Our university is leading the way in devising new methods of measuring teaching efficiency for the forthcoming teaching excellence framework (TEF).
Only last week, Dr Ted Thorndike of our Department of Psychology introduced his Metbox, the wooden shed-like construction that dramatically reduced the number of variables that typically interfere with an objective assessment of a lecture’s true value (eg, smiling, eye contact, empathy with audience).
But now, our Head of Neuroscience Dr Patricia Loab has claimed that the key element to measure in the new TEF is not teaching performance but “learning gain”: the degree to which each individual student has intellectually advanced over their course.
In her scheme, all new undergraduates at Poppleton would undergo a structural MRI that would establish the amount of grey matter in their respective hippocampi. A further MRI test on graduation would establish the extent to which this volume of grey matter had burgeoned. Departments could then be precisely graded in terms of their neuronal outcome.
But an early critic of the scheme, Mr Ted Odgers of our Department of Media and Cultural Studies, pointed out that the amount of student grey matter might well have increased over the three years only because it now had to accommodate detailed and voluminous evidence of the folie de grandeur of the average neuroscientist.
Branding room only
Poppleton’s Deputy Head of Brand Management, Georgina Edsel, has described a recent article in Times Higher Education on marketing techniques as “backward looking”.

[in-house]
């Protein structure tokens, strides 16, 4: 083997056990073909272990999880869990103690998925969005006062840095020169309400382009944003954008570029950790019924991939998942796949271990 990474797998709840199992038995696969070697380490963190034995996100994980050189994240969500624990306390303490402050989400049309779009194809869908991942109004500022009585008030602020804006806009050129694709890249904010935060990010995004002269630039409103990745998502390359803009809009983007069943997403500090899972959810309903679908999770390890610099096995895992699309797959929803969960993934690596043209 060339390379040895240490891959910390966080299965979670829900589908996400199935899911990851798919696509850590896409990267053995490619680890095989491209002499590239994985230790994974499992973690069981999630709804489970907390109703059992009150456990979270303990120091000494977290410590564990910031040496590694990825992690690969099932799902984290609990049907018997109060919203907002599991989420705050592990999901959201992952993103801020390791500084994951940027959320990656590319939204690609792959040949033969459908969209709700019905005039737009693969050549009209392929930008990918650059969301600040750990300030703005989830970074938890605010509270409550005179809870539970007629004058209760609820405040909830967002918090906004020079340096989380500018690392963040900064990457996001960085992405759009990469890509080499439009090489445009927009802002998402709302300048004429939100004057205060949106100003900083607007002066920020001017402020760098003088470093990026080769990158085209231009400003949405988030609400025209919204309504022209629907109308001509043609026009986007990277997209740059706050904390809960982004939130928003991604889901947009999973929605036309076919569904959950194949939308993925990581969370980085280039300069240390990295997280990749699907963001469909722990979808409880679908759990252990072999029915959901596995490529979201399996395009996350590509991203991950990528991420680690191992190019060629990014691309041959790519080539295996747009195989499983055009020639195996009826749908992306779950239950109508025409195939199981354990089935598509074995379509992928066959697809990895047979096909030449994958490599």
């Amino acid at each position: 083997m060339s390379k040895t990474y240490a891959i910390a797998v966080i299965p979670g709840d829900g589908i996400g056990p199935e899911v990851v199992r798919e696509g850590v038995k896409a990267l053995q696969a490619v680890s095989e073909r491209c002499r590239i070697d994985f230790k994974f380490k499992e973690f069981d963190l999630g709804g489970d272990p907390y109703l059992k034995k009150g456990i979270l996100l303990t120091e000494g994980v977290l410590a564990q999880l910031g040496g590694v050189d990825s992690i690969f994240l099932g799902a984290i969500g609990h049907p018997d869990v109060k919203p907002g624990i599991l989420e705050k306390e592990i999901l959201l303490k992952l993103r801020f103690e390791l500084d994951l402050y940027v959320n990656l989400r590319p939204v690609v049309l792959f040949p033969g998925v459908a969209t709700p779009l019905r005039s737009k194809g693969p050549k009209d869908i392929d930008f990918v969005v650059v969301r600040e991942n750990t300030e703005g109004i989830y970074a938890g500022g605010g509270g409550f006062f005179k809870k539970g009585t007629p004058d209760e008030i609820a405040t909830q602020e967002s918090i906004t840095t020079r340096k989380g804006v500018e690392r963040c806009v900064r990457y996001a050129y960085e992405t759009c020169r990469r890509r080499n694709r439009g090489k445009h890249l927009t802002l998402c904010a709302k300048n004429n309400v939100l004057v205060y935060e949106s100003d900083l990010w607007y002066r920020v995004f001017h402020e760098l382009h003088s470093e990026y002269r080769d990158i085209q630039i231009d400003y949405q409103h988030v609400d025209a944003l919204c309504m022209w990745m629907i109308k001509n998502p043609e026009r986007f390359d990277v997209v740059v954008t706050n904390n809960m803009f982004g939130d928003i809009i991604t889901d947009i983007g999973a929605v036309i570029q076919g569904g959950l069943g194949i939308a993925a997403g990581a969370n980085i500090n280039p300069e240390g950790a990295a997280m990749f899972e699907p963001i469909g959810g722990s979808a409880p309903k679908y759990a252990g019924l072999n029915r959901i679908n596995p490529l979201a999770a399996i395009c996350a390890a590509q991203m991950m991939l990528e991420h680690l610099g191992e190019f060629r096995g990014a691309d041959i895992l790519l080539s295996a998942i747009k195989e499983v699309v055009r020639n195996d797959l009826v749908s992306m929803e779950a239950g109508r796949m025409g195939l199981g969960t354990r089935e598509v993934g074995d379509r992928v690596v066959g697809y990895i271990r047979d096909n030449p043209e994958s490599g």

She particularly objected to the manner in which its author, Philip Moriarty, professor of physics at the University of Nottingham, threw doubt on the importance of a university cultivating its brand image.
Without such vital work, claimed Ms Edsel, Poppleton would not have been so readily recognised in a recent marketing survey that asked respondents to “select the university” from the following list of brands:
Frank Cooper’s Original Oxford Marmalade
Marmite Yeast Extract
Pledge Multi-Surface Furniture Polish
Taylors of Harrogate Yorkshire Tea
Early results showed that 90 per cent of respondents chose “Poppleton” as “the university”. “This is a major tribute to our branding work,” said Ms Edsel. “Only a year ago, 24 per cent of those surveyed thought it was multi-surface furniture polish.”
When is a door not a door?
In last week’s Poppletonian we reported on the Open University’s decision to close all but two of its remaining regional centres in England, a move that leaves about 500 staff facing a choice of relocating or leaving.
In the course of this report we outlined the manner in which this decision would dramatically reduce the opportunity for students to meet a tutor in person and suggested that the institution might now seriously consider changing its title to the Half-Closed University.
Following representations from the Open University, we now recognise that this was a pejorative formulation and that we might more reasonably have described the newly constituted institution as the Half-Open University. We apologise for any distress our original article may have caused.
Thought for the week
(contributed by Jennifer Doubleday, Head of Personal Development)
Have the recent revelations about David Cameron aroused any concerns that your own future career might be jeopardised by the news that you used drugs at university? Then you should attend our special “Marijuana Clinic”, which will be held some day or other this week or next at whatever time you can make it.